Certainly such uncommon popularity began in response to Christie’s leadership amidst the calamitous hurricane that struck the coast in late October, during which Christie famously—or infamously, for Republicans—heaped praise upon the Obama administration for its own swift action in that emergency.
In recent weeks, Christie further grated Republicans and delighted Democrats by attacking the House for failing to hold a vote on a bill to provide hurricane relief funding, saying, “There is only one group to blame for the continued suffering of these innocent victims: The House majority and their speaker, John Boehner.”
Theories abound as to what Christie is “up to” in these moments of rhetorical treachery, most of them rooted in the assumption that he will eventually run for president, possibly as early as 2016.
The theory I most prefer, which also serves to explain Christie’s curious cross-section of admirers, is that he is not up to anything at all. That he is—to coin a phrase—who he is. That he will say exactly what is on his mind, no matter the political peril involved, and if you don’t like it, you can shove it.
This is an attitude that Americans tend to like. The man who won’t be pushed around. The gruff father figure who will do what he thinks is best for his children. The righteous bully whom you would love to have on your side.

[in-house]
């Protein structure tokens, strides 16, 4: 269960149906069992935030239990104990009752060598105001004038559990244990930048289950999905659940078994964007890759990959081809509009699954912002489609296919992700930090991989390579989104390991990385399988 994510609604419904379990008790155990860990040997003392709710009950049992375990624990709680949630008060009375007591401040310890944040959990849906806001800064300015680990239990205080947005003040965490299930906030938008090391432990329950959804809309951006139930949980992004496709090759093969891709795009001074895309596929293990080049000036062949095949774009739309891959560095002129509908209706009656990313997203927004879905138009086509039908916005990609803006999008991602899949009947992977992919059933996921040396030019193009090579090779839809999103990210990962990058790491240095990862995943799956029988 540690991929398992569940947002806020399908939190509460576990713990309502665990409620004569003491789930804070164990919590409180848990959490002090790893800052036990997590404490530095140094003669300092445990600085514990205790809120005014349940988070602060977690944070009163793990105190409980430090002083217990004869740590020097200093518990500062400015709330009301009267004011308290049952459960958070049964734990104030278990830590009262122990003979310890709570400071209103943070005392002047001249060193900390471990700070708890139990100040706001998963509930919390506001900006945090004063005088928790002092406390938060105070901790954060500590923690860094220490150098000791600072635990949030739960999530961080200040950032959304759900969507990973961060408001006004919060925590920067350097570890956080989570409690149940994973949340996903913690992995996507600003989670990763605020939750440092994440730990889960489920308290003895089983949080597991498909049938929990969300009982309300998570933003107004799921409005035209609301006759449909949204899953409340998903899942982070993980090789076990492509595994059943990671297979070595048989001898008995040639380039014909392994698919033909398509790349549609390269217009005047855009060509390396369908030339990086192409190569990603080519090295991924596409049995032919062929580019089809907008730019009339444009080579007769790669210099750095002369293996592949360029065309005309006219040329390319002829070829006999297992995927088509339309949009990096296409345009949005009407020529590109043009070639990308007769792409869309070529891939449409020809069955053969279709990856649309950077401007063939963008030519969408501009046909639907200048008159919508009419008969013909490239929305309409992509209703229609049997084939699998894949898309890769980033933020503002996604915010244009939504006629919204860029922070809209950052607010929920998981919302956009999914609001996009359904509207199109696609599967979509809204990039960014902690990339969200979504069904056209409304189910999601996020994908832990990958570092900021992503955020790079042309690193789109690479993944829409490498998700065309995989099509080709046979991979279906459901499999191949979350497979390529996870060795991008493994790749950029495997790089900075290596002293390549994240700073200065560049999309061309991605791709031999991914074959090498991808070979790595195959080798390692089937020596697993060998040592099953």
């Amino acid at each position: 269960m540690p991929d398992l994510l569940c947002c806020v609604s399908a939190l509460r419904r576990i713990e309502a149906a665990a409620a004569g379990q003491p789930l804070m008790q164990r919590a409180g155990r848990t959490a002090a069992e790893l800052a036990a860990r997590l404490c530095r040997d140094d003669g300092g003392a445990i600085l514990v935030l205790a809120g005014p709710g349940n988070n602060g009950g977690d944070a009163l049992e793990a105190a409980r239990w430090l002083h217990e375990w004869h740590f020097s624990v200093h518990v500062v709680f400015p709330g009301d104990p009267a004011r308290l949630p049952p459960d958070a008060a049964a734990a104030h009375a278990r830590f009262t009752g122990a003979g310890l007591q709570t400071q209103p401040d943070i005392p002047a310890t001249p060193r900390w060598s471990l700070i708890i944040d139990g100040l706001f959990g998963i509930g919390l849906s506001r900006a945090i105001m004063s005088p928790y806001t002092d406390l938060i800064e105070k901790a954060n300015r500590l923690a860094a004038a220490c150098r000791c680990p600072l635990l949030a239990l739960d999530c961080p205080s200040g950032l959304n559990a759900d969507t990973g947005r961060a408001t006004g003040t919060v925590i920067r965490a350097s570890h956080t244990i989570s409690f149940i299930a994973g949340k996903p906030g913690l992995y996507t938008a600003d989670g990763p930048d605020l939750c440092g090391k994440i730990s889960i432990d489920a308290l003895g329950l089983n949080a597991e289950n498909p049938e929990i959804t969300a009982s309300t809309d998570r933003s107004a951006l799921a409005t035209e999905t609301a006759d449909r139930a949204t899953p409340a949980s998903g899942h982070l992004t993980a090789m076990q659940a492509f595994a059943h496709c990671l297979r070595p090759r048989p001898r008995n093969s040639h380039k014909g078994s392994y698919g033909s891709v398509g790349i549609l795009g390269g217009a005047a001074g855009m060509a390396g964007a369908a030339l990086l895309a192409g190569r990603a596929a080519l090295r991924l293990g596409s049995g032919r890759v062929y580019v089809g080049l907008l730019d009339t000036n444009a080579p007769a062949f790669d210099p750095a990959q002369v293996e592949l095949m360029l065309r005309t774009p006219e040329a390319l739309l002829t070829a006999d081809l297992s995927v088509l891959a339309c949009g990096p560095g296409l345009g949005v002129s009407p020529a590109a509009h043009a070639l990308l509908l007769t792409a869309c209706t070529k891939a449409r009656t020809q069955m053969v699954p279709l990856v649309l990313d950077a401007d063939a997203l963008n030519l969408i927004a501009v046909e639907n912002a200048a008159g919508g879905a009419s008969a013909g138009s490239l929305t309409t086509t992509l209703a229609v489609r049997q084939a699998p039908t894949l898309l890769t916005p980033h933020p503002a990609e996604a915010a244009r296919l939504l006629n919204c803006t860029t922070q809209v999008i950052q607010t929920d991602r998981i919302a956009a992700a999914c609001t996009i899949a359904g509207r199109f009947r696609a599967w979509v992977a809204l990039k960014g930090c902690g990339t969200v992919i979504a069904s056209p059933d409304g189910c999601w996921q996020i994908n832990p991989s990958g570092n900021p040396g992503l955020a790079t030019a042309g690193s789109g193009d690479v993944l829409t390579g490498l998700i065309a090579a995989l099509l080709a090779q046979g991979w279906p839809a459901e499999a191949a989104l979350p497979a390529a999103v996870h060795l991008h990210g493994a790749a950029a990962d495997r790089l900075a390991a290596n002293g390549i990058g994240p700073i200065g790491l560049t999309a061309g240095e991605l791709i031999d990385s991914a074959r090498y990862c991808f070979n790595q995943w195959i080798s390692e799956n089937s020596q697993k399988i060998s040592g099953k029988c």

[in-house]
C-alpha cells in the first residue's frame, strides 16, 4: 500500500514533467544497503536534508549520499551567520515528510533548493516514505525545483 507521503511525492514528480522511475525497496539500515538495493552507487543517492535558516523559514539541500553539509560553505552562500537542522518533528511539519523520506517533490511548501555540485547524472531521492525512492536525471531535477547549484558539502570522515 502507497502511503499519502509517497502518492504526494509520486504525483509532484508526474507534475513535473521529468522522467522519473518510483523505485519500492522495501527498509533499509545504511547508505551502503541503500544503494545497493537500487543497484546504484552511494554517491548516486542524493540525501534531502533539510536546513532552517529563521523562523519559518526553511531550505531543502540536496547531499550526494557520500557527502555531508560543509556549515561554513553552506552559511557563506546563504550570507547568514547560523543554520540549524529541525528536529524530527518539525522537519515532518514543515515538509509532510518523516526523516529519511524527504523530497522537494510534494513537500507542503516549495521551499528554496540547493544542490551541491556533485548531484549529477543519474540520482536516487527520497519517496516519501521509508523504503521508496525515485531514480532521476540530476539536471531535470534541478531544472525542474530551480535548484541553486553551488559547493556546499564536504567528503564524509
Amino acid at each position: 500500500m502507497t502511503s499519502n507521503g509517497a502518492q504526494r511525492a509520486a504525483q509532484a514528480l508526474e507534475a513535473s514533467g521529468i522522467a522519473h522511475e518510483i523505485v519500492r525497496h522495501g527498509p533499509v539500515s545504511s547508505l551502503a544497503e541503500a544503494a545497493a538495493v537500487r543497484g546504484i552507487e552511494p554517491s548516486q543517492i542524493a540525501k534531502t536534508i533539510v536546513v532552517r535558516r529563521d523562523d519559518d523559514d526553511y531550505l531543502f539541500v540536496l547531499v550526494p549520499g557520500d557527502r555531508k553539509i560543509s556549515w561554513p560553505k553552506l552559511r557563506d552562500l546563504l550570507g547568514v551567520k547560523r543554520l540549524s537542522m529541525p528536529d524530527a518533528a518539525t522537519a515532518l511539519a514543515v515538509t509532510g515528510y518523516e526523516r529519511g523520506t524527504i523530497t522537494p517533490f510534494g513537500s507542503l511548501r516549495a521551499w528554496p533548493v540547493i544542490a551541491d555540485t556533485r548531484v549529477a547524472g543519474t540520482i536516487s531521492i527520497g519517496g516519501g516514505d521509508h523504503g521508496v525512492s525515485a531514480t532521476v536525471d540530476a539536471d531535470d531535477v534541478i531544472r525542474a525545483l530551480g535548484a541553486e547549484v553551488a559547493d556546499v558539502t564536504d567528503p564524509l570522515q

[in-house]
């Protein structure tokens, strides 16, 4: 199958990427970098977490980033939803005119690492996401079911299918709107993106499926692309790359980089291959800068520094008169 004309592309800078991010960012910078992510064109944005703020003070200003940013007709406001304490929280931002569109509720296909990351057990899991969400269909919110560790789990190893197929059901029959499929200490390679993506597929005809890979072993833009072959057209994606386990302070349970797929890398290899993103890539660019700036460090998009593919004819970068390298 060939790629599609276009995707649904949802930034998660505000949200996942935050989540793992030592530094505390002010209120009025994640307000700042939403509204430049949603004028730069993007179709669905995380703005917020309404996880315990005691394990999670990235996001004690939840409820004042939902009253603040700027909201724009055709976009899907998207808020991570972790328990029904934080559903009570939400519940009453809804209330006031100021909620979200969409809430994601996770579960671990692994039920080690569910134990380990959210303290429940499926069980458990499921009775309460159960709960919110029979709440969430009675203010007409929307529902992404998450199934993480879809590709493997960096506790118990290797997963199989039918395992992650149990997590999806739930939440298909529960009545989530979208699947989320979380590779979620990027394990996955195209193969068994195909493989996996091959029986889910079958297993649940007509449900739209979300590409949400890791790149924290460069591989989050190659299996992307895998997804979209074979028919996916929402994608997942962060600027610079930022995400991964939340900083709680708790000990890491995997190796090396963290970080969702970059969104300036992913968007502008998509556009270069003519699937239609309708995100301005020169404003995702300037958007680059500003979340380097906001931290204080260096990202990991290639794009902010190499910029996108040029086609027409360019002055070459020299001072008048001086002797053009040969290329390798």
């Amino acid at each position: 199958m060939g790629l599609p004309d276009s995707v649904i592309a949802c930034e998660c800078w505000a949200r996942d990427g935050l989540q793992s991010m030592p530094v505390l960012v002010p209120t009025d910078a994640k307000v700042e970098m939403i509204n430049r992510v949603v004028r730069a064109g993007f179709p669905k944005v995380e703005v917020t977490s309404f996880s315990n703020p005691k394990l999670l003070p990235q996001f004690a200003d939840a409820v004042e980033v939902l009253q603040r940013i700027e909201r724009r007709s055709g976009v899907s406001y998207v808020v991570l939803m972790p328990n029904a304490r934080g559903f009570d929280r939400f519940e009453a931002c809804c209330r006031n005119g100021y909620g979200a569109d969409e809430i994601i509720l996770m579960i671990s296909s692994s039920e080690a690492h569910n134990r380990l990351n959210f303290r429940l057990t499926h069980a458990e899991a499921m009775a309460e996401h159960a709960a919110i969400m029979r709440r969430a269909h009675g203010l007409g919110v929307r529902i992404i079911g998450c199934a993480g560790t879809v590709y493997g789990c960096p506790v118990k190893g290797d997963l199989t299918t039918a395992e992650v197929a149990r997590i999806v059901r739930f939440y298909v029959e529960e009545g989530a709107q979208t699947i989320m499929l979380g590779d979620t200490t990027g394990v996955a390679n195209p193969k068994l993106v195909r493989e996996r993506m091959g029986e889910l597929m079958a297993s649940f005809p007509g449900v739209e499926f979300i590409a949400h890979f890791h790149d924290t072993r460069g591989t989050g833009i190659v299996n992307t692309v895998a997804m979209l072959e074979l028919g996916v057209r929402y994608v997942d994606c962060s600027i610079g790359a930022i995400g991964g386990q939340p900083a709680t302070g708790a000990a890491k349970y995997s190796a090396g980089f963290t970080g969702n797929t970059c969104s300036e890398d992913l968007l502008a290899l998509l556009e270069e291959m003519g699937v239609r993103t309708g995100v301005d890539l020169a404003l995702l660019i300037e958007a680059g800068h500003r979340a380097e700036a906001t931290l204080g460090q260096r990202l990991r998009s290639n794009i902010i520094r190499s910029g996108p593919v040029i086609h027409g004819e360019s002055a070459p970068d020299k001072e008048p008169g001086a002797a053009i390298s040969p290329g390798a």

What is more, in addition to embodying much that Americans appreciate in a leader, Christie is the antidote to much that Americans hate: The shady, the equivocating, the pandering and the intellectually bankrupt who are prepared to say whatever they think their public wants to hear and who tend to run the show in Washington, D.C.
But the mystery is hardly solved. I, for one, have every reason in the world to dislike the governor, from his tendencies toward the anti-intellectual—asked about his views on evolution, he replied, “That’s none of your business”—to his stated opposition to the one issue I really care about, same-sex marriage.
Yet I’m crazy about the guy all the same, and I suspect my admiration cannot be explained as simple masochism on my part. Nor do I think I am the only person suffering from this cognitive dissonance.
Should Christie decide to seek the White House in 2016 or sometime thereafter, the question will arise (as it already has), “Is he too fat to be president?” The premise, I presume, is that a man of Christie’s rotundity is a man without discipline, and thus a man unsuited to the profound difficulties of the Oval Office.
But there is an alternative narrative to this. That Christie’s weight, in this most judgmental and politically correct of times, is emblematic of his most marked and invaluable characteristic: His ability and self-confidence to just not give a crap.